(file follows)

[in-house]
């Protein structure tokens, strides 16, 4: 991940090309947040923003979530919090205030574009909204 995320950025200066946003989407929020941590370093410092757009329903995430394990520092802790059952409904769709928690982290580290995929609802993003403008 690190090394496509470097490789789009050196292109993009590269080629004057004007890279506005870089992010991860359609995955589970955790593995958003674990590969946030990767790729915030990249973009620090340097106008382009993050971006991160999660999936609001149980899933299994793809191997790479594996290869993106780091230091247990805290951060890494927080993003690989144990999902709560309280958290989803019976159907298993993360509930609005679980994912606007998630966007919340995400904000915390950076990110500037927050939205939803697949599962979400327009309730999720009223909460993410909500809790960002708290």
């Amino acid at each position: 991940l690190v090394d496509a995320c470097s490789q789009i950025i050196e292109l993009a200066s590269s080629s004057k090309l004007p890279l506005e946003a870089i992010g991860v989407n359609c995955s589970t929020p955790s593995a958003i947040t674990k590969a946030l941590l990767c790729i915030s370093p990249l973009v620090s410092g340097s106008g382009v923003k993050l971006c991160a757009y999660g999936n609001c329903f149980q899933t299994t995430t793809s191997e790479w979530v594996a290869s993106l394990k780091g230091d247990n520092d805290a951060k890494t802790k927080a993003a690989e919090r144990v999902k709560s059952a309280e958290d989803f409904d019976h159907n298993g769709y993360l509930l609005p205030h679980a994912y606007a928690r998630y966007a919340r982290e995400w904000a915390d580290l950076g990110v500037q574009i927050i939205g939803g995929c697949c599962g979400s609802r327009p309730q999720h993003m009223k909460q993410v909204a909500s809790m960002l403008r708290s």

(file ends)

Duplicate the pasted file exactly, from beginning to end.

[in-house]
């Protein structure tokens, strides 16, 4: 991940090309947040923003979530919090205030574009909204 995320950025200066946003989407929020941590370093410092757009329903995430394990520092802790059952409904769709928690982290580290995929609802993003403008 690190090394496509470097490789789009050196292109993009590269080629004057004007890279506005870089992010991860359609995955589970955790593995958003674990590969946030990767790729915030990249973009620090340097106008382009993050971006991160999660999936609001149980899933299994793809191997790479594996290869993106780091230091247990805290951060890494927080993003690989144990999902709560309280958290989803019976159907298993993360509930609005679980994912606007998630966007919340995400904000915390950076990110500037927050939205939803697949599962979400327009309730999720009223909460993410909500809790960002708290």
């Amino acid at each position: 991940l690190v090394d496509a995320c470097s490789q789009i950025i050196e292109l993009a200066s590269s080629s004057k090309l004007p890279l506005e946003a870089i992010g991860v989407n359609c995955s589970t929020p955790s593995a958003i947040t674990k590969a946030l941590l990767c790729i915030s370093p990249l973009v620090s410092g340097s106008g382009v923003k993050l971006c991160a757009y999660g999936n609001c329903f149980q899933t299994t995430t793809s191997e790479w979530v594996a290869s993106l394990k780091g230091d247990n520092d805290a951060k890494t802790k927080a993003a690989e919090r144990v999902k709560s059952a309280e958290d989803f409904d019976h159907n298993g769709y993360l509930l609005p205030h679980a994912y606007a928690r998630y966007a919340r982290e995400w904000a915390d580290l950076g990110v500037q574009i927050i939205g939803g995929c697949c599962g979400s609802r327009p309730q999720h993003m009223k909460q993410v909204a909500s809790m960002l403008r708290s």